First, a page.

Racial politics in America are a simmering pot waiting to boil over, they have been for decades. This is only exacerbated as the poverty created by the (totally unnecessary) lockdown starts to hit home.
As the weather gets hot, and jobs dry up and prices skyrocket and the small businesses close…people will get tense. They will get angry.
This is dry tinder which can burst into flames at any moment.
All it took was a spark.
Now the protesters swarm cities all across America, as windows are smashed, shops looted and public buildings set afire. Civilians are being maced and tasered and the rubber bullets are flying.
How did we get here?
It started when a video of a police officer (later identified as Derek Chauvin) kneeling on the neck of a black man (later identified as George Floyd) went viral.
And this is the first thing we need to interrogate. Though, of course, most of us won’t.
“Going viral” is a term that has smoothly worked itself into our collective lexicon over the last decade and a half. Everyone thinks of it as an organic process that lacks impetus or agency. This is not so, as a moment’s reflection will tell you. Things don’t just “go viral”, things are made to go viral.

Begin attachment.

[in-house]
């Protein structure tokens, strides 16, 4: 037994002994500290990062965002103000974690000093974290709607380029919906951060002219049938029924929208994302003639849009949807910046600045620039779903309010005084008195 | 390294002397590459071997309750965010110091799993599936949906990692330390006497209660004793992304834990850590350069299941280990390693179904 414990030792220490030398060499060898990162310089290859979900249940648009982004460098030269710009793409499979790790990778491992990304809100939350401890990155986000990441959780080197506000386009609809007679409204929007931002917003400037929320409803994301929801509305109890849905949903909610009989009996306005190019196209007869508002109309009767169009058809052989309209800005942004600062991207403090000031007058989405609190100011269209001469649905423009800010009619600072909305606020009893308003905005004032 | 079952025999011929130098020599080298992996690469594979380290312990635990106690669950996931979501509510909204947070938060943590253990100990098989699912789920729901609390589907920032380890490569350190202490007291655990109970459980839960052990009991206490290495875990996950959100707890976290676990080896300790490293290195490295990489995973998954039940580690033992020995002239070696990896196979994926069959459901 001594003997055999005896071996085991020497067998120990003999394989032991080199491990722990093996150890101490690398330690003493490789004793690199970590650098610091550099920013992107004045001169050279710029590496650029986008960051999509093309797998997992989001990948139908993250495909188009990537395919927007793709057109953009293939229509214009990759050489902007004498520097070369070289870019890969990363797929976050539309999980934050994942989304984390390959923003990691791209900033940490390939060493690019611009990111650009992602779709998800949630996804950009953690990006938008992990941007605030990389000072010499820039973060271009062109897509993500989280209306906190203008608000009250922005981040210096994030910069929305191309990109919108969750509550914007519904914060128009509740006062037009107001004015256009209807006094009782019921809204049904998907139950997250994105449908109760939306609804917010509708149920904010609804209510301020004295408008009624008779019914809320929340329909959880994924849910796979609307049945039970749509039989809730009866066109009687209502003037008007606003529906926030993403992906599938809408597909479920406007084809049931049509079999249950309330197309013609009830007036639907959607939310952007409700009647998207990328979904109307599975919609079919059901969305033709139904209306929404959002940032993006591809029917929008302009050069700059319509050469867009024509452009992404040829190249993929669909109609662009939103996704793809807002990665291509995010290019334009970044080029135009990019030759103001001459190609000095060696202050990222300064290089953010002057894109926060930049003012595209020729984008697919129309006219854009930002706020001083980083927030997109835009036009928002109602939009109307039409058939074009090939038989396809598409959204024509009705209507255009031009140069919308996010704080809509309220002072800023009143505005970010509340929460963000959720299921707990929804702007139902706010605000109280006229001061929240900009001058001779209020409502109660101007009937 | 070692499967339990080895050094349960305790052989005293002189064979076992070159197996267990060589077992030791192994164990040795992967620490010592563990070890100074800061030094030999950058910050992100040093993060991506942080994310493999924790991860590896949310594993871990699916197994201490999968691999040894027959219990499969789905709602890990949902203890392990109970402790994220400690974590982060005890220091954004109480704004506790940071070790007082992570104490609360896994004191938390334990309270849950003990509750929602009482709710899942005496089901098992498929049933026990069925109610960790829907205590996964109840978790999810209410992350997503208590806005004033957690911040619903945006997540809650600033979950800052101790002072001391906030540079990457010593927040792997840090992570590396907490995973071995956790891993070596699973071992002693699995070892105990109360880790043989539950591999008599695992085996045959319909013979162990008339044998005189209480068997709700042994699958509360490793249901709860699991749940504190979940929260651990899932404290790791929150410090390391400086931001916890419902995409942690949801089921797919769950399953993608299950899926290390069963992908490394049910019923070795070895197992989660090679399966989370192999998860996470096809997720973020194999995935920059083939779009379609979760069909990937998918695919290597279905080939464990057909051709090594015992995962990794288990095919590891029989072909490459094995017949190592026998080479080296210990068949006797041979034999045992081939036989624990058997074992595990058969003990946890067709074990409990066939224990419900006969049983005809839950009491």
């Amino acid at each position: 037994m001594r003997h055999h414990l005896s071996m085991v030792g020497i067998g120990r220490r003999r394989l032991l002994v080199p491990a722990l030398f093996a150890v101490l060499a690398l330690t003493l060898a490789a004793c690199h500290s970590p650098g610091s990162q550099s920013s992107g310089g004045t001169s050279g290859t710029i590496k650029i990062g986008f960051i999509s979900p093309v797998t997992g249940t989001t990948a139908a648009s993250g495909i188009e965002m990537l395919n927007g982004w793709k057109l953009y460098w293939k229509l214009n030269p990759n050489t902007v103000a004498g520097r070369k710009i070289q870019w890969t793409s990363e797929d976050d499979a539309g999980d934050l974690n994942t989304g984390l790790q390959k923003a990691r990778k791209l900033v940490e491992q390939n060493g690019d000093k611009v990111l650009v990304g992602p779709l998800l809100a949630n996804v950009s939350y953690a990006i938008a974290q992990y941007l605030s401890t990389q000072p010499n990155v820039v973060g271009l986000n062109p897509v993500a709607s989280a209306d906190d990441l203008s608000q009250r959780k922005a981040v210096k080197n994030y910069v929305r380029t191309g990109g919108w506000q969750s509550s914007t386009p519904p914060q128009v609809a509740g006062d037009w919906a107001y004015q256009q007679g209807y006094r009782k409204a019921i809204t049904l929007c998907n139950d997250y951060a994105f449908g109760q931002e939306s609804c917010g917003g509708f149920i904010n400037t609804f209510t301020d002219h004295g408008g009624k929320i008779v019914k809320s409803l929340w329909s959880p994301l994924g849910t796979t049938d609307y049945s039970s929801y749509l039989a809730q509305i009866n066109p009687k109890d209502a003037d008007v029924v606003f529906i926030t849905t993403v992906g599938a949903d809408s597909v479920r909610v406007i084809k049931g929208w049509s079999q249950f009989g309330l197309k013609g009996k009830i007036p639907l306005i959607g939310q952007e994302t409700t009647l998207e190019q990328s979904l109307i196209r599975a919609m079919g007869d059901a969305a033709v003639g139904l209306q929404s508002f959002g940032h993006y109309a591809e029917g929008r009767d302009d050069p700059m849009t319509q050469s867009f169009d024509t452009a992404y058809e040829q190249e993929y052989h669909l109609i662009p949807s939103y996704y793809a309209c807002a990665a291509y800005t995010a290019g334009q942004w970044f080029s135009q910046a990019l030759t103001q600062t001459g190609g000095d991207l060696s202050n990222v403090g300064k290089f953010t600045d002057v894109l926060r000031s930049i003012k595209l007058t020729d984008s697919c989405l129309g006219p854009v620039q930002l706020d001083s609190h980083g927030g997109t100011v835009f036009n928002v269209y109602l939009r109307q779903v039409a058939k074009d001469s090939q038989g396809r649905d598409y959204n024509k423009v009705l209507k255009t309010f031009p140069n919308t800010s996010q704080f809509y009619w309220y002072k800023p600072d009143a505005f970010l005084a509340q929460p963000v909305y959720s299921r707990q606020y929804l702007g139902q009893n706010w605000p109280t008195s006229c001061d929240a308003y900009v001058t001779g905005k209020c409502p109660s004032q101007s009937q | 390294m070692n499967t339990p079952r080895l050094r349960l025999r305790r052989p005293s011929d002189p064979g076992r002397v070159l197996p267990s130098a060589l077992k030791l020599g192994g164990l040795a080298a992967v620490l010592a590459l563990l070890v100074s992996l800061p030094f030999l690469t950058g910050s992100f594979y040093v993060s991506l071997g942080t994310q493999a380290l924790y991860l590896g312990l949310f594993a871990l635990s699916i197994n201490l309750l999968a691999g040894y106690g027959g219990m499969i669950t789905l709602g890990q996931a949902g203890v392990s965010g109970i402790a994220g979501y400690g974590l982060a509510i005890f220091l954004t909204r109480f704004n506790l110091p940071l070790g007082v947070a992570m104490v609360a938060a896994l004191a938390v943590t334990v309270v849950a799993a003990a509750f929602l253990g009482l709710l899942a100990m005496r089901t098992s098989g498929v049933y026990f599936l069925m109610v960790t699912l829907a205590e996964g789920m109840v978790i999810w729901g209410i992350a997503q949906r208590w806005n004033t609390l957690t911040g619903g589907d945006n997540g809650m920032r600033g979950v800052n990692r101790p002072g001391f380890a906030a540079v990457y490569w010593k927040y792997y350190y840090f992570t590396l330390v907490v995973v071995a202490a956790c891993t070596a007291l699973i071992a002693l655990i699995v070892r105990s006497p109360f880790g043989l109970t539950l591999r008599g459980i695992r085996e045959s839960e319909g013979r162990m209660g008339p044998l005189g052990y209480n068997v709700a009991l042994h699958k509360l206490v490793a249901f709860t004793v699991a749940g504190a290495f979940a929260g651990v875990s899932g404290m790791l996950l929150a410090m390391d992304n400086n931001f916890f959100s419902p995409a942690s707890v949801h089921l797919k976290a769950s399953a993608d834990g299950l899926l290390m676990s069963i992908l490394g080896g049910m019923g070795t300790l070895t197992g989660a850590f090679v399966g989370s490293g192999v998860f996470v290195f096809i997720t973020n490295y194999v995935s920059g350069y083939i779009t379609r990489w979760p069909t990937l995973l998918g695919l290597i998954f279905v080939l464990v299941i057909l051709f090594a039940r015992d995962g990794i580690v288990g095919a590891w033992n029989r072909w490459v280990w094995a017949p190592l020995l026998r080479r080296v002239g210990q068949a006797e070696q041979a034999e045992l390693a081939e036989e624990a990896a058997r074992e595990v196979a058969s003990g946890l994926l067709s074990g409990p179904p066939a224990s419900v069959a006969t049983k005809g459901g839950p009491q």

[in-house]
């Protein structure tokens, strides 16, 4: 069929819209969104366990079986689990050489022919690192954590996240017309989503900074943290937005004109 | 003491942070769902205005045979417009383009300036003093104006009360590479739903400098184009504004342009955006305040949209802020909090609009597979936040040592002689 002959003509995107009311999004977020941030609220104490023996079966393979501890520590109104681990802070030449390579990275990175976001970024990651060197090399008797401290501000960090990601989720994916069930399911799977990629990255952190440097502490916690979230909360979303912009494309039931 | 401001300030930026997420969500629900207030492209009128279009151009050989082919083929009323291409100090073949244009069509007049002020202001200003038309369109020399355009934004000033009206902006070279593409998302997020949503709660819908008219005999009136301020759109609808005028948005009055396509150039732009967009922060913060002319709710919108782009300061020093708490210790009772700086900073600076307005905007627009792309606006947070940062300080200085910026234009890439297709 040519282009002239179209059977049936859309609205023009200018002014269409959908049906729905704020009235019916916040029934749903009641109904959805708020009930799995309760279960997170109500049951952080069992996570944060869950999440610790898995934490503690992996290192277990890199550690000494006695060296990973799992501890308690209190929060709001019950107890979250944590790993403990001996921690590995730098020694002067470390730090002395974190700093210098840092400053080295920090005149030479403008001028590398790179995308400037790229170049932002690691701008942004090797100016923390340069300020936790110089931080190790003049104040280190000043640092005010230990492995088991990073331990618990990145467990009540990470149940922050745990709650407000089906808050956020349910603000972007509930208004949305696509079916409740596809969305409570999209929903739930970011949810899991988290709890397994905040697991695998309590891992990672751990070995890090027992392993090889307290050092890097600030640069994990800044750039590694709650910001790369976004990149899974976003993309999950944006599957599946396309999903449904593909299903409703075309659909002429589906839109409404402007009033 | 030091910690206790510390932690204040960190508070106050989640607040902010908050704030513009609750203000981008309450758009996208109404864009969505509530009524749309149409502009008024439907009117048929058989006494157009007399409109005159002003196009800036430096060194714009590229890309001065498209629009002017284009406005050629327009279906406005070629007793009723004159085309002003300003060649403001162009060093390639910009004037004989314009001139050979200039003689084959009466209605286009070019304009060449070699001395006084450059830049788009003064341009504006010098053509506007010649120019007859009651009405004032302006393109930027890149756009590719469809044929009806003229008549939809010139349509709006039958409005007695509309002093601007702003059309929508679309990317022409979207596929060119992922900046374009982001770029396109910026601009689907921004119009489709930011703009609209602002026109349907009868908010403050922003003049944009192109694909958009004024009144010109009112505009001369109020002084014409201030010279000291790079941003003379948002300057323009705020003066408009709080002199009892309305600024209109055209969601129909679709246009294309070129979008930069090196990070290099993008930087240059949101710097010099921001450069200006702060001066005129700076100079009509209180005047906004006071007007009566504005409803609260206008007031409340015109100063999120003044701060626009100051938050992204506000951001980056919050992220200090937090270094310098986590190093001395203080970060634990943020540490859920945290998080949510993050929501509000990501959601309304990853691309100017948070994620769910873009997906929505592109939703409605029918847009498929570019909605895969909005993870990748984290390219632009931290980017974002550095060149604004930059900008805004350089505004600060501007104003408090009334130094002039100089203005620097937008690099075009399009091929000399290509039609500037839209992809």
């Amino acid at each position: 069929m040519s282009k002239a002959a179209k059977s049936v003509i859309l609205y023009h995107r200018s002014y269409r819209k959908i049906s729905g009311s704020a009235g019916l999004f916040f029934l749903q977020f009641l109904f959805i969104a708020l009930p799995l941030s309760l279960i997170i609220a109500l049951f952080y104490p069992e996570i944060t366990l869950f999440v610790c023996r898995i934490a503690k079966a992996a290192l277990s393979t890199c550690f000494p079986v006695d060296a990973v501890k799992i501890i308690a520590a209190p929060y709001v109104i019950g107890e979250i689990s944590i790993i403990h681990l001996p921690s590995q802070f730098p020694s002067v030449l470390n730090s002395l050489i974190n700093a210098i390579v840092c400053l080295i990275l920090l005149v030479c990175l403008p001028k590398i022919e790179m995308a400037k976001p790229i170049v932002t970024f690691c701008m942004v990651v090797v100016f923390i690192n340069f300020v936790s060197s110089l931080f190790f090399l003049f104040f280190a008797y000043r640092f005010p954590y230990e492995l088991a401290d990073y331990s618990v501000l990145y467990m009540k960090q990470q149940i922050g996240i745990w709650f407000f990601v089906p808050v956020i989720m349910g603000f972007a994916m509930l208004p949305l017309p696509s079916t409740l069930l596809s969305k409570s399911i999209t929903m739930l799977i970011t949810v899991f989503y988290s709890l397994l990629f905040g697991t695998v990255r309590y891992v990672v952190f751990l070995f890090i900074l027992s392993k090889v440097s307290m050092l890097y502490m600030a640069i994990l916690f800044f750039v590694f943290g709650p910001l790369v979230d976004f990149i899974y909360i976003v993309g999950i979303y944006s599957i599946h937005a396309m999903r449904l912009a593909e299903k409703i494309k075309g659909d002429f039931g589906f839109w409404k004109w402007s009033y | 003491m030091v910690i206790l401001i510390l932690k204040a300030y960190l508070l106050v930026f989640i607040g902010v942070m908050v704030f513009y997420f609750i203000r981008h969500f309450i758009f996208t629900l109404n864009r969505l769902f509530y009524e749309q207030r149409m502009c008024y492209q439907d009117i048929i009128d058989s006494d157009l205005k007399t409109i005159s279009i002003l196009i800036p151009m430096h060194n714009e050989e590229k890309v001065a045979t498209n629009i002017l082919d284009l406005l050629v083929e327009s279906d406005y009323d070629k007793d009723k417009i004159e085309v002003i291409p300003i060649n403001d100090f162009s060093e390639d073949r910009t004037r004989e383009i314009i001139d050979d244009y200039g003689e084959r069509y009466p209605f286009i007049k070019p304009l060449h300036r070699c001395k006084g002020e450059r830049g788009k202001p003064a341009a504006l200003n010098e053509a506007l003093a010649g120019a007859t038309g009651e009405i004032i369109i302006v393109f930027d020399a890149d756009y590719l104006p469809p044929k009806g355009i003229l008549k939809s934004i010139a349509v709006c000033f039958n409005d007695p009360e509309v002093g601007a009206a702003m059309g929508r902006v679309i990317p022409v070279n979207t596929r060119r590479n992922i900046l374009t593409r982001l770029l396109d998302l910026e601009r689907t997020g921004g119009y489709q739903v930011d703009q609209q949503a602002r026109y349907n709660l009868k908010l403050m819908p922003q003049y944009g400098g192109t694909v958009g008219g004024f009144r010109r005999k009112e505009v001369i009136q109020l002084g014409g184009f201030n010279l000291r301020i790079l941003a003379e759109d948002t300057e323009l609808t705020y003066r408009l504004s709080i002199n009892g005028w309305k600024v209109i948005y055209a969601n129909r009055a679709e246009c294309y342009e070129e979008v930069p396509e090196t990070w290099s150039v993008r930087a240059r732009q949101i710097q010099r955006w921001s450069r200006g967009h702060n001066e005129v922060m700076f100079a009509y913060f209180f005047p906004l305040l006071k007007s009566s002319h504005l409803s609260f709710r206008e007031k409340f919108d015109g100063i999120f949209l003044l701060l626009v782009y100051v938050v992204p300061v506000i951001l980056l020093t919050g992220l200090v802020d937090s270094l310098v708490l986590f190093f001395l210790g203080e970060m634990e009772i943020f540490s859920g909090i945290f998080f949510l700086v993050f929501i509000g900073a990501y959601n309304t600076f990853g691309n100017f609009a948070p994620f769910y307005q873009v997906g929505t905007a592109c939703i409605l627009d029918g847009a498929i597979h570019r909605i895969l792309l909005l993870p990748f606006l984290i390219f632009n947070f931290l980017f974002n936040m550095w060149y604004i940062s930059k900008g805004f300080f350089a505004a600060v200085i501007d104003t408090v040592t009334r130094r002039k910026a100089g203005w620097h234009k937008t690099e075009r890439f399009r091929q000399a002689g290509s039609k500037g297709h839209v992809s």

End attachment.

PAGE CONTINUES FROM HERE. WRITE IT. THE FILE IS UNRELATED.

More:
Videos need to be made, edited, uploaded and shared by the right people at the right time in the right way in order to ‘go viral’. Backstories need to be written up. Narratives created.
Why is George Floyd’s tragic end now a viral vid?
Police brutality is an unfortunate fact of life in over-militarized America. It happens every day, to poor and disenfranchised people, black and white. Some even get caught on a phone vid (just search “police brutality compilation” on YouTube). And almost no one sees, and no one much cares.
Why is this death different? Why did this video suddenly get noticed, and not the dozens of other videos of police being brutally violent?
Why, within mere days of the incident, did NIKE have a brand new adendorsing the protests?
Why is an allegedly grass-roots social revolution enjoying sponsorship as if they were a sports team?
And why has the deification of violence become a central theme?